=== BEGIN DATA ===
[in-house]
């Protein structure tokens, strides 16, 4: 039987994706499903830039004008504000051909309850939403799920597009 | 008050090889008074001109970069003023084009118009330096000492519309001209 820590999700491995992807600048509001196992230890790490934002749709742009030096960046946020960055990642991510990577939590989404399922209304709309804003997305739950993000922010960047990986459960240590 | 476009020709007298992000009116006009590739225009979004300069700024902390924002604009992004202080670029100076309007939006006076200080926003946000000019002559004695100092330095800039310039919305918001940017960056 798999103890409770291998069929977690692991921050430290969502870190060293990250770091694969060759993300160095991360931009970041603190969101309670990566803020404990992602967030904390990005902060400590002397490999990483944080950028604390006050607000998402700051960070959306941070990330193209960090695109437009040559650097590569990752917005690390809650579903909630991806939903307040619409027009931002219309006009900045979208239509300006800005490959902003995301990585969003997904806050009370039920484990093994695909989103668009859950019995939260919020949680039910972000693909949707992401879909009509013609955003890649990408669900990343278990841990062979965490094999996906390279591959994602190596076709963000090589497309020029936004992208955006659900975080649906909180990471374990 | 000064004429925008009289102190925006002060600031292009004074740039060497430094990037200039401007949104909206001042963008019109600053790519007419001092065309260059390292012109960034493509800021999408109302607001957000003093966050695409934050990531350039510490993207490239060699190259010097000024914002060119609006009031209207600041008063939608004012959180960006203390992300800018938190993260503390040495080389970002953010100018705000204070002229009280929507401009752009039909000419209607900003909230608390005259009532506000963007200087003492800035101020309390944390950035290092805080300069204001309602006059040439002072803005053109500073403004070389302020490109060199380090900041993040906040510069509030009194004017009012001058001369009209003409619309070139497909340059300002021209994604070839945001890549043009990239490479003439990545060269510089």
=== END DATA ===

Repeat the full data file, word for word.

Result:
[in-house]
């Protein structure tokens, strides 16, 4: 039987994706499903830039004008504000051909309850939403799920597009 | 008050090889008074001109970069003023084009118009330096000492519309001209 820590999700491995992807600048509001196992230890790490934002749709742009030096960046946020960055990642991510990577939590989404399922209304709309804003997305739950993000922010960047990986459960240590 | 476009020709007298992000009116006009590739225009979004300069700024902390924002604009992004202080670029100076309007939006006076200080926003946000000019002559004695100092330095800039310039919305918001940017960056 798999103890409770291998069929977690692991921050430290969502870190060293990250770091694969060759993300160095991360931009970041603190969101309670990566803020404990992602967030904390990005902060400590002397490999990483944080950028604390006050607000998402700051960070959306941070990330193209960090695109437009040559650097590569990752917005690390809650579903909630991806939903307040619409027009931002219309006009900045979208239509300006800005490959902003995301990585969003997904806050009370039920484990093994695909989103668009859950019995939260919020949680039910972000693909949707992401879909009509013609955003890649990408669900990343278990841990062979965490094999996906390279591959994602190596076709963000090589497309020029936004992208955006659900975080649906909180990471374990 | 000064004429925008009289102190925006002060600031292009004074740039060497430094990037200039401007949104909206001042963008019109600053790519007419001092065309260059390292012109960034493509800021999408109302607001957000003093966050695409934050990531350039510490993207490239060699190259010097000024914002060119609006009031209207600041008063939608004012959180960006203390992300800018938190993260503390040495080389970002953010100018705000204070002229009280929507401009752009039909000419209607900003909230608390005259009532506000963007200087003492800035101020309390944390950035290092805080300069204001309602006059040439002072803005053109500073403004070389302020490109060199380090900041993040906040510069509030009194004017009012001058001369009209003409619309070139497909340059300002021209994604070839945001890549043009990239490479003439990545060269510089």